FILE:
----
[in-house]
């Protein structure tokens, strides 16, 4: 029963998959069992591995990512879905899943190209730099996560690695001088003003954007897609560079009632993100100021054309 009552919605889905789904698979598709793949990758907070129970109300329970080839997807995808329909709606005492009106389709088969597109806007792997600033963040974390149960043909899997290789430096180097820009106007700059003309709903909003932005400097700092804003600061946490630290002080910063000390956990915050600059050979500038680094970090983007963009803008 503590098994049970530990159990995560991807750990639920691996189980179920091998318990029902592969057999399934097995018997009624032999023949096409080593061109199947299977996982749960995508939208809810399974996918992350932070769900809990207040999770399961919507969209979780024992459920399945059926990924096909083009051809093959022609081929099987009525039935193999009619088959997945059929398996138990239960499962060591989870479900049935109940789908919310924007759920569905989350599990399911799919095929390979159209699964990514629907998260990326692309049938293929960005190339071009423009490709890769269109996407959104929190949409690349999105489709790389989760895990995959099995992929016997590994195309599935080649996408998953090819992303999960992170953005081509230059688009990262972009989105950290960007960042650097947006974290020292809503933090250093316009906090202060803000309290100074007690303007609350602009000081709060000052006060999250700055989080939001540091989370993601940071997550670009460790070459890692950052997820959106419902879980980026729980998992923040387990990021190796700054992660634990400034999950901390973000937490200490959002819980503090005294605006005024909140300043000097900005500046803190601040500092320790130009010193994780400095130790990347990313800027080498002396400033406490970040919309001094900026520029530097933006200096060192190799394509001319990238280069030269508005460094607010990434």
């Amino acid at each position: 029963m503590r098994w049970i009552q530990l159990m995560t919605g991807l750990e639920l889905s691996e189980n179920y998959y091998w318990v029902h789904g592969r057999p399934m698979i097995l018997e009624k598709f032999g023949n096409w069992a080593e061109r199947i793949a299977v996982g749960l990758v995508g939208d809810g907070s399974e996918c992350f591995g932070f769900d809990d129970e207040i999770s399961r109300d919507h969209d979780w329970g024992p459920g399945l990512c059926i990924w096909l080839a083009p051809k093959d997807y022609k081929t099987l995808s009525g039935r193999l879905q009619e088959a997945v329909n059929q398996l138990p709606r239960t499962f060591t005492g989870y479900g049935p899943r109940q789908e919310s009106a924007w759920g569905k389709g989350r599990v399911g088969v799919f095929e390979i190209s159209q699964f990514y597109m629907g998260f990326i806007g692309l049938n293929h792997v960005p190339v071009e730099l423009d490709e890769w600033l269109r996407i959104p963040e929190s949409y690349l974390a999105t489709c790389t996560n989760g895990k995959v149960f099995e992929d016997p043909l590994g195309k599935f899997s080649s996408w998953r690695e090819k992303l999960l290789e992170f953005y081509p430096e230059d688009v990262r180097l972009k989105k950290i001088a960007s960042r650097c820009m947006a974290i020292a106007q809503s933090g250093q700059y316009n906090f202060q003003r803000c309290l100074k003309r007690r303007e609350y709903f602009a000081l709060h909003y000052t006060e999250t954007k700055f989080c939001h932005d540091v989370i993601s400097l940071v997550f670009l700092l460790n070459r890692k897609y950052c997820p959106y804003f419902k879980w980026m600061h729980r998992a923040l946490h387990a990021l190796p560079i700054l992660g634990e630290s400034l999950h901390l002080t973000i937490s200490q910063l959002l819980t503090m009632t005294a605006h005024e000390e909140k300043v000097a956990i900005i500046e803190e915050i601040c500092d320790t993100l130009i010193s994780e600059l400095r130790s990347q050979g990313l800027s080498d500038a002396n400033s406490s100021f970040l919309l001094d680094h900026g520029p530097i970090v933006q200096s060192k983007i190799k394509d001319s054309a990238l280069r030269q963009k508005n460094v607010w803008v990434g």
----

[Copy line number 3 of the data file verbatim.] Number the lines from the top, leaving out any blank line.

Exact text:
């Amino acid at each position: 029963m503590r098994w049970i009552q530990l159990m995560t919605g991807l750990e639920l889905s691996e189980n179920y998959y091998w318990v029902h789904g592969r057999p399934m698979i097995l018997e009624k598709f032999g023949n096409w069992a080593e061109r199947i793949a299977v996982g749960l990758v995508g939208d809810g907070s399974e996918c992350f591995g932070f769900d809990d129970e207040i999770s399961r109300d919507h969209d979780w329970g024992p459920g399945l990512c059926i990924w096909l080839a083009p051809k093959d997807y022609k081929t099987l995808s009525g039935r193999l879905q009619e088959a997945v329909n059929q398996l138990p709606r239960t499962f060591t005492g989870y479900g049935p899943r109940q789908e919310s009106a924007w759920g569905k389709g989350r599990v399911g088969v799919f095929e390979i190209s159209q699964f990514y597109m629907g998260f990326i806007g692309l049938n293929h792997v960005p190339v071009e730099l423009d490709e890769w600033l269109r996407i959104p963040e929190s949409y690349l974390a999105t489709c790389t996560n989760g895990k995959v149960f099995e992929d016997p043909l590994g195309k599935f899997s080649s996408w998953r690695e090819k992303l999960l290789e992170f953005y081509p430096e230059d688009v990262r180097l972009k989105k950290i001088a960007s960042r650097c820009m947006a974290i020292a106007q809503s933090g250093q700059y316009n906090f202060q003003r803000c309290l100074k003309r007690r303007e609350y709903f602009a000081l709060h909003y000052t006060e999250t954007k700055f989080c939001h932005d540091v989370i993601s400097l940071v997550f670009l700092l460790n070459r890692k897609y950052c997820p959106y804003f419902k879980w980026m600061h729980r998992a923040l946490h387990a990021l190796p560079i700054l992660g634990e630290s400034l999950h901390l002080t973000i937490s200490q910063l959002l819980t503090m009632t005294a605006h005024e000390e909140k300043v000097a956990i900005i500046e803190e915050i601040c500092d320790t993100l130009i010193s994780e600059l400095r130790s990347q050979g990313l800027s080498d500038a002396n400033s406490s100021f970040l919309l001094d680094h900026g520029p530097i970090v933006q200096s060192k983007i190799k394509d001319s054309a990238l280069r030269q963009k508005n460094v607010w803008v990434g």